John made quite a show of being downcast when I said we would be leaving, and we had kisses all around with him and Veronica when we made our goodbyes. We really enjoyed their company, and we like to think that they enjoyed ours. Our obvious appreciation for the bird colony that they took us to seemed to go far towards endearing us to John. We got a great feel for the Cook Islands from these three Cook Islanders that we met: Stella from Palmerston, John from Manihiki and Veronica from Puka Puka. A lot of the Cook Islands are very difficult to visit with a yacht, as the anchorages tend to come in two kinds, poor and non-existent. But of course that also makes them all the more alluring, as yacht visits are rare events in those places, and not the constant parade of short-term visits that other islands get.
Suwarrow was our only visit to the Cooks on this time around, but for the first time we began to smell the allure of a loop through the western tropical Pacific during some other Austral winter yet to come. All that remains to be seen, of course. We got quite a strong bittersweet feeling as we pulled the hook, waved goodbye to the fun people we had met on other boats, and motored away from Anchorage Island, as likely as not for the last time in our lives. We put up a reefed main and shot out through the pass, and then we were sailing out north of Suwarrow on perfectly blue twelve foot South Pacific seas, watching the motus going by one by one to port, including Brushwood Island, and the huge breakers on the reef as the waves came upon it unsuspectingly from the profound depths of the open ocean. We made the northern tip of the atoll and gybed, then worked our way past the motus of the western side. The breeze was fresh, and we sailed along perfectly. It was time for Alisa to check in on the Pacific Seafarers’ net, then time to eat dinner, and we gave ourselves up to the consolation of the passage, that time that we steal for ourselves alone with the purity of the open ocean.
The breeze stayed fresh for days. I stood behind the wheel for hours, both night and day, looking out over the endlessly changing plain to the horizon. We wondered if we would hit the South Pacific Convergence Zone, where we might reasonably expect thunderstorms and other rough weather. We did finally hit it, a vast band of clouds that took Pelagic two days and a night to sail past, but we never got anything worse than a downpour, though the radar returns from squalls kept us from using the radar alarm to warn us of ships, so we stayed up through the night, keeping watch. The wind stayed fresh behind us, pushing us along towards Tonga, insistently.
For days we had been explaining to Elias about presents, and cake, and singing, and the other components of a birthday party. Then August 5th rolled around, and we celebrated his second birthday, on passage from Suwarrow to Vava’u. Alisa made a chocolate cake.
Eli had carrot cake for his first birthday, and he found the switch to chocolate to be to his liking. Here he is, watching Alisa cut his slice.
No business is conducted on Sunday in Tonga, so we couldn’t check into the country. We were supposed to proceed straight to the customs dock and wait there, without leaving the boat, until we could check in on Monday. But sailing past all the beautiful tropical anchorages of Vava’u to tie up at the rusty, dirty customs dock in the main town, Neiafu, was not how we wanted to end our seven hundred mile passage. So we went on stealth mode and tucked into a beautiful little anchorage, in fifteen feet of turquoise water off of an uninhabited island in the little world of islands and channels that nestles within the arms of Vava’u. We felt honor-bound not to go on shore before checking in, but we did both go snorkeling right from the boat, over a little fringing reef that was home to some fish species that we never saw in French Polynesia. I came out of the water and let the saltwater dry onto my skin in the heat. Birds were singing in the trees on the island, which made me realize how much I had missed birdsong in French Polynesia, where landbird communities are so poor. It was a lush and beautiful spot, completely new to us and particularly sharp to our senses after six days at sea. “Everyone should turn forty in Tonga,” I said to Alisa.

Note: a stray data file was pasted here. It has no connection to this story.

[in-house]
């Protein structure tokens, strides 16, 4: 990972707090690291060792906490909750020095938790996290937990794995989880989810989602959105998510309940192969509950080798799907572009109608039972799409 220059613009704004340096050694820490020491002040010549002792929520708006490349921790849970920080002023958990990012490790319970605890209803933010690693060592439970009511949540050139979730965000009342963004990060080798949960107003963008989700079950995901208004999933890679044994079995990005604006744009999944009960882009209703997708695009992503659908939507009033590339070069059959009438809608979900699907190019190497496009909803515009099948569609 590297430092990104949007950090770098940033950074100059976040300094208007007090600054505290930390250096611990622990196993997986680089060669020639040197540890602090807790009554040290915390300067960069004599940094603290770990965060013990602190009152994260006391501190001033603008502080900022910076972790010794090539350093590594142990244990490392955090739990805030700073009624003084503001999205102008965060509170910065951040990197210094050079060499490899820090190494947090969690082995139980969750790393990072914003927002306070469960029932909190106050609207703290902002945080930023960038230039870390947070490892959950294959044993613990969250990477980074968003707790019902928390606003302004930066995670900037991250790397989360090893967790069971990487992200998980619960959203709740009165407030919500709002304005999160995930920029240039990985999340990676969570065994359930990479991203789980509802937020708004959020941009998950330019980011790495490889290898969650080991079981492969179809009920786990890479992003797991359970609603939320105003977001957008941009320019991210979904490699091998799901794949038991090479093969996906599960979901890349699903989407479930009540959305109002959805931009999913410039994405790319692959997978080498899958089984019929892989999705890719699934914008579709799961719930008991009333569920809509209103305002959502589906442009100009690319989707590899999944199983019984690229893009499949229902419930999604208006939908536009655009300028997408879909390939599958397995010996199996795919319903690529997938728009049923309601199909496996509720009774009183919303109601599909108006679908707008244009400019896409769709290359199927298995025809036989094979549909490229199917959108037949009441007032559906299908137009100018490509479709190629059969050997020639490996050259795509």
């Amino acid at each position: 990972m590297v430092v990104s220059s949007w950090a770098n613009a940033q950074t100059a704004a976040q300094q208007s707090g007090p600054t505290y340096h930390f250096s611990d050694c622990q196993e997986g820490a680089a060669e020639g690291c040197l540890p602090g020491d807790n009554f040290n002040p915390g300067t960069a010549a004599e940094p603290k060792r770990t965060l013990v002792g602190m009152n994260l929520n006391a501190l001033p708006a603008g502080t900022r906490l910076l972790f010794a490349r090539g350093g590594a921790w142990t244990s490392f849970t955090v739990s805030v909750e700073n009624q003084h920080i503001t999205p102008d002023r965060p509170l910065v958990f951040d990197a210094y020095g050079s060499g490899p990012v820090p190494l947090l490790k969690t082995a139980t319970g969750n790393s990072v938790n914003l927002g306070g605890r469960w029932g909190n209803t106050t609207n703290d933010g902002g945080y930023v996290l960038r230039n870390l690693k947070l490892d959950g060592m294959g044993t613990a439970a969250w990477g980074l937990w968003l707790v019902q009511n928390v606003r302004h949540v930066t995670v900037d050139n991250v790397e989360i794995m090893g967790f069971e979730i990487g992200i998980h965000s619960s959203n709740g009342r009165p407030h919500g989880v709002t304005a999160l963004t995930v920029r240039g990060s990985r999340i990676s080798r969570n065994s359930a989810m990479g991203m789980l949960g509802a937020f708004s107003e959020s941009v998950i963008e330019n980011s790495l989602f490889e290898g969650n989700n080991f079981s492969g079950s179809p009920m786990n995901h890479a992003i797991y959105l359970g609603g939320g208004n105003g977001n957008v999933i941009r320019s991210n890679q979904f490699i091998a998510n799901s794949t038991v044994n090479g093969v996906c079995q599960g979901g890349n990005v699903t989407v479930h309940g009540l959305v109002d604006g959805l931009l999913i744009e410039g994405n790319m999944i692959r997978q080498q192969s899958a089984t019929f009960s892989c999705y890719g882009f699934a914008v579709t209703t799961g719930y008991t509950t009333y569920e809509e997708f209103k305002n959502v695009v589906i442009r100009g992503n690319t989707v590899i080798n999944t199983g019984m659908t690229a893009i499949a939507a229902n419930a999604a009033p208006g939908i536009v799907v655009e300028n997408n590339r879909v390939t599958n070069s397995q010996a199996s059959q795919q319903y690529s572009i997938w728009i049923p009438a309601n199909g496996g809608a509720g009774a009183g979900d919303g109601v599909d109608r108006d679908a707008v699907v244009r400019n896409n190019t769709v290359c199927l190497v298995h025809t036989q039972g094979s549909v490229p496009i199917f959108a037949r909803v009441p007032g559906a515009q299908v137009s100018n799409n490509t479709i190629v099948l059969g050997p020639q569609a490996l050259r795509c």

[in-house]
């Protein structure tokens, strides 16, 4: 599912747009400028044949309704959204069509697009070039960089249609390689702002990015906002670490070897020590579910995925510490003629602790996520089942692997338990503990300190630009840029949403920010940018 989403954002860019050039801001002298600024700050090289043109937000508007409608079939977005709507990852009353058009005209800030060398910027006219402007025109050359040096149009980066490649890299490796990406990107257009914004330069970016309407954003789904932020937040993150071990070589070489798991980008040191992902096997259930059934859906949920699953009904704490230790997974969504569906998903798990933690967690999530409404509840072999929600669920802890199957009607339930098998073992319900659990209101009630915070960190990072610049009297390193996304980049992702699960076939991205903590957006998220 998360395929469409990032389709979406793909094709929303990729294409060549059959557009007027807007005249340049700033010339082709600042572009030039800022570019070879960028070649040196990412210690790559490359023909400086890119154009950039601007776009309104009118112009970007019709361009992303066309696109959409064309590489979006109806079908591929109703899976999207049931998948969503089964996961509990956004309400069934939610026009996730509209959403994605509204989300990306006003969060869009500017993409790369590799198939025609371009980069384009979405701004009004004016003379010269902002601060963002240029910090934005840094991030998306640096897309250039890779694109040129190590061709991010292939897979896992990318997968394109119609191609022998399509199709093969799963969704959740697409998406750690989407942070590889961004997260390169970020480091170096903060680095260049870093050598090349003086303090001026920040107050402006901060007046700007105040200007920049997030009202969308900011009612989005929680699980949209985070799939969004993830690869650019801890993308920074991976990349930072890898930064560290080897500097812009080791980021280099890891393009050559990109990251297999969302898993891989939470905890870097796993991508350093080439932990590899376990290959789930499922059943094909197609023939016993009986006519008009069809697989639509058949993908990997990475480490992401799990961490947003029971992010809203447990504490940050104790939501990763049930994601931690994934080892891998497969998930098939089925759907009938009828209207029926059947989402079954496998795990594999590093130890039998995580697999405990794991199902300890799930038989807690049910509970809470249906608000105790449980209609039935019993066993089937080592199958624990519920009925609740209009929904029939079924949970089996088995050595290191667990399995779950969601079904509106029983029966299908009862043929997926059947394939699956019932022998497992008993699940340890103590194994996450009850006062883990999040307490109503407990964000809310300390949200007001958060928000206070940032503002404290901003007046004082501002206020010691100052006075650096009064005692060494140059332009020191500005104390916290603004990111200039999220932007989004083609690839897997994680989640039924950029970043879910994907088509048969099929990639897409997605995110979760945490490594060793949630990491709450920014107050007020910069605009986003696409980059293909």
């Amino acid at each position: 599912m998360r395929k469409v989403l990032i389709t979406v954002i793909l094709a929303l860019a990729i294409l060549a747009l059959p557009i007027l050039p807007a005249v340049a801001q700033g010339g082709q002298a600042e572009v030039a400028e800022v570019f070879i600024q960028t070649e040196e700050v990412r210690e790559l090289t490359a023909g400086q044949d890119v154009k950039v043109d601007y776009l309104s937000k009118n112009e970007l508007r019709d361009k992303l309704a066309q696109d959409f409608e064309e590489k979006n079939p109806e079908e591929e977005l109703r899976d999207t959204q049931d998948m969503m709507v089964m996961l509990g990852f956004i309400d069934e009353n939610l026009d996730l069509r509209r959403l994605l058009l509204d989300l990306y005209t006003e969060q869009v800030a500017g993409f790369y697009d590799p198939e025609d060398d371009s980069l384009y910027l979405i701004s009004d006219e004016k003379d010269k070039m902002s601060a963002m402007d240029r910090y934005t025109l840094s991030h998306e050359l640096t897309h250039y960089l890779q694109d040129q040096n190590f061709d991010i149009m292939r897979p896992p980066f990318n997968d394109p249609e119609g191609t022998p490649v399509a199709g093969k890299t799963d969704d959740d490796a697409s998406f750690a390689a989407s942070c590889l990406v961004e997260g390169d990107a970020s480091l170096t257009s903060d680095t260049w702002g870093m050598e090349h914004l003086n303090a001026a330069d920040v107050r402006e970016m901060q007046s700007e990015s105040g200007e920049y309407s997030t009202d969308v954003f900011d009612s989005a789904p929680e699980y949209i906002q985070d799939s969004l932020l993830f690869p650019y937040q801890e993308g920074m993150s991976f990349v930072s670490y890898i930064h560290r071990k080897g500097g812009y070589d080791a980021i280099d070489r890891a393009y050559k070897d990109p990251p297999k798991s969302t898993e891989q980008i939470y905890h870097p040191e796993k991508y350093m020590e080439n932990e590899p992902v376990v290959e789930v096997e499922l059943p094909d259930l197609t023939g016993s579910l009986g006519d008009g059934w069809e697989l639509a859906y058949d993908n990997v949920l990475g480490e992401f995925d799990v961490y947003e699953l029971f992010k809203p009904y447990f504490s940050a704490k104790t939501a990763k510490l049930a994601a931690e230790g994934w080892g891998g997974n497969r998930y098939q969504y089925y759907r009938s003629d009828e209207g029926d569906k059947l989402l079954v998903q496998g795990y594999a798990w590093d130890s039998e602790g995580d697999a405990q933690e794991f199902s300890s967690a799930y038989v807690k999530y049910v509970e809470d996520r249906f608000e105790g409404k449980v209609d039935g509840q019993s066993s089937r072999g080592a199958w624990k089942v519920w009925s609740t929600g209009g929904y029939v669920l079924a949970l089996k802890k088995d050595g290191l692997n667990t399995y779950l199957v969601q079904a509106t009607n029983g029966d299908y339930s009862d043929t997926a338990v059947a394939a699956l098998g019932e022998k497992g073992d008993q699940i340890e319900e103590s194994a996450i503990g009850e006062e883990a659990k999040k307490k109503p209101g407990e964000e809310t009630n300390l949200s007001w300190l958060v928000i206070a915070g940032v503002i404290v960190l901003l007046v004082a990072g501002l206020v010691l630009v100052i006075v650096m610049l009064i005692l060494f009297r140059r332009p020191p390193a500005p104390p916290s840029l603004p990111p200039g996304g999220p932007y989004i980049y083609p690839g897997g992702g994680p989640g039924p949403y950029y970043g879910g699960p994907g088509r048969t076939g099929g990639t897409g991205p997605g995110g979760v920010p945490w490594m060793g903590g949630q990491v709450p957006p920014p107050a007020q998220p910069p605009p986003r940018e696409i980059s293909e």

He still answers “birthday cake!” when we ask hin what’s in his belly.
We almost made it to Vava’u, our target island in Tonga, on Saturday, the 9th of August, the day before my birthday. But the twenty knot trades that had made the passage so fast finally died on us, and we spent the night making two long downwind tacks that brought us to the north side of the island just at dawn. I was amazed how much Vava’u looked like Afognak Island, in Alaska, at least from a distance.
Then it was time for the main event.
I had been up since 0300 bringing the boat in to land, and I was having trouble keeping up with Elias, who was, as always, perfectly rested.
It was a great birthday.
The next morning we tried to figure out what time it was, so that we would be sure of presenting ourselves to officialdom during working hours. Tonga is thirteen hours off of GMT, we read in our Lonely Guide.
“That doesn’t make any sense,” I said to Alisa. “How can any place be more than twelve hours away from any other place in the world?”
We consulted a cruising guide that told us that Tonga’s motto is “The place where time begins,” or some such silly thing. And even though we were just shy of 174° W, and thus far from 180°, where you might expect the dateline to be, we had, in fact crossed the dateline when we entered Tongan waters. So we went straight from August 9th to August 11th.
“So we were hiding out on a Monday, and we could have checked in right away,” I said to Alisa.
“So we celebrated your birthday on the wrong day.”
“We missed it completely!”
And so, though I am forty years old, I have only had thirty nine birthdays.
Everyone should turn forty in Tonga.